Schools Stock Narcan in Response to Ohio Opioid Epidemic

The Recovery VillageUncategorized

Recover school in Ohio for students with substance abuse

Ohio leads the nation in opioid misuse, with almost 3,000 overdose deaths in 2015 alone. But the problem is overwhelmingly an adult issue, with less than one percent of teens ages 12–17 even trying illicit drugs like the state’s biggest offender, heroin.

The numbers are also improving for prescription opioid use amongst teens, with only 12.8 percent of kids reporting misuse in 2013 compared to 21.3 percent in 2011, according to the 2013 Ohio Youth Risk Behavior Survey. But if teen drug use is in decline, why was legislation recently passed to have Narcan, a nasal spray used to treat opioid overdose, available in Ohio public schools?

Legislation for Change

In 2016, Senate Bill 319 was approved 33 to zero before being passed by Governor John Kasich in January, 2017. In addition to regulating painkiller distribution and pharmacy technician credentials, the bill also ensures that naloxone is readily available at schools, homeless shelters, halfway houses and treatment centers. Although most opioid users are adults, having Narcan available at schools is a preventative measure that could impact the entire state and save lives.

Chad Wyeb, the superintendent of Mad River Schools in Dayton, explains, “We have events that go on in the evening and on the weekends, and we have a number of family members and community members that come in every single day into our buildings, not knowing what they are bringing in.” Ensuring that students and visitors alike are protected is imperative as Ohio faces an ongoing surge of opioid overdoses reported in public. And while the number of teens using opioids is low, there are still many who find themselves entangled with the substances.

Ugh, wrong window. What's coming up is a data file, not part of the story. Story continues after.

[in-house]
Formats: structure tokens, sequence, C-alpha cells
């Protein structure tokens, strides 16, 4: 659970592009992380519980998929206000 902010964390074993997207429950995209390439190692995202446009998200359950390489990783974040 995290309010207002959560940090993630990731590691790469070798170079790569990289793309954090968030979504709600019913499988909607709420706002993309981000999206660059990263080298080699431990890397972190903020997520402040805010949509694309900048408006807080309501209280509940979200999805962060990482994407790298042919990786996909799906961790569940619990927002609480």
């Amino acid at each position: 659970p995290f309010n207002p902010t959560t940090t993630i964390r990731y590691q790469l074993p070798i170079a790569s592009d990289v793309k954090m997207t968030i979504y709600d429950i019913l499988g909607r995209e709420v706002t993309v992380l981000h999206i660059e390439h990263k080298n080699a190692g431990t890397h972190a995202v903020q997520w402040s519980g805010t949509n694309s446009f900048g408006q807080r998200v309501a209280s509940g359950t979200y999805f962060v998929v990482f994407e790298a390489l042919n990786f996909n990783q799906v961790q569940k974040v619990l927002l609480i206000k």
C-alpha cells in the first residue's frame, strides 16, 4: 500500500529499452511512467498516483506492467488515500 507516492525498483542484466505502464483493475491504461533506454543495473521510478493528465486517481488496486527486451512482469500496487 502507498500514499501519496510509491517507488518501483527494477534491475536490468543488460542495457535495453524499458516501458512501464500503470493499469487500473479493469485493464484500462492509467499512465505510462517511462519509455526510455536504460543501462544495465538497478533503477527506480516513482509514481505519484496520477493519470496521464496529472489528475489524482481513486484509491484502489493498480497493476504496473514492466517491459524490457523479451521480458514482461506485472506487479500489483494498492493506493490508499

More than 75 percent of high school heroin users tried it after sampling prescription painkillers.

Teens Who Use

In 2016, 17-year-old Rachel Anne DeMaio died of an overdose after taking carfentanil, a synthetic opioid significantly more potent than fentanyl and heroin. Remembered by her friends and family as a bright volleyball star and caring friend, the Akron teen’s story is a sad reminder that opioid use isn’t reserved for adults or at-risk youths.

In fact, many teens stumble into opioid addiction accidentally. A study published in Drug and Alcohol Dependence states that more than 75 percent of high school heroin users tried it after sampling prescription painkillers. In Ohio, heroin is more readily available and cheaper than most prescription opioids. Many are turning to the unknown contents of heroin cut with deadly additives to satisfy an addiction that often begins at the doctor’s office.

Robby Brandt is one such young adult who fell into heroin addiction by way of prescription opioids. It all started with a simple dental procedure and a painkiller prescription. During his sophomore year at Olmsted Falls High School, the Cleveland suburbanite found himself hooked on the high that prescription opioids produced. Within a few years, he had transitioned to heroin, dying from an overdose just seven months after first trying the illicit drug at age 20.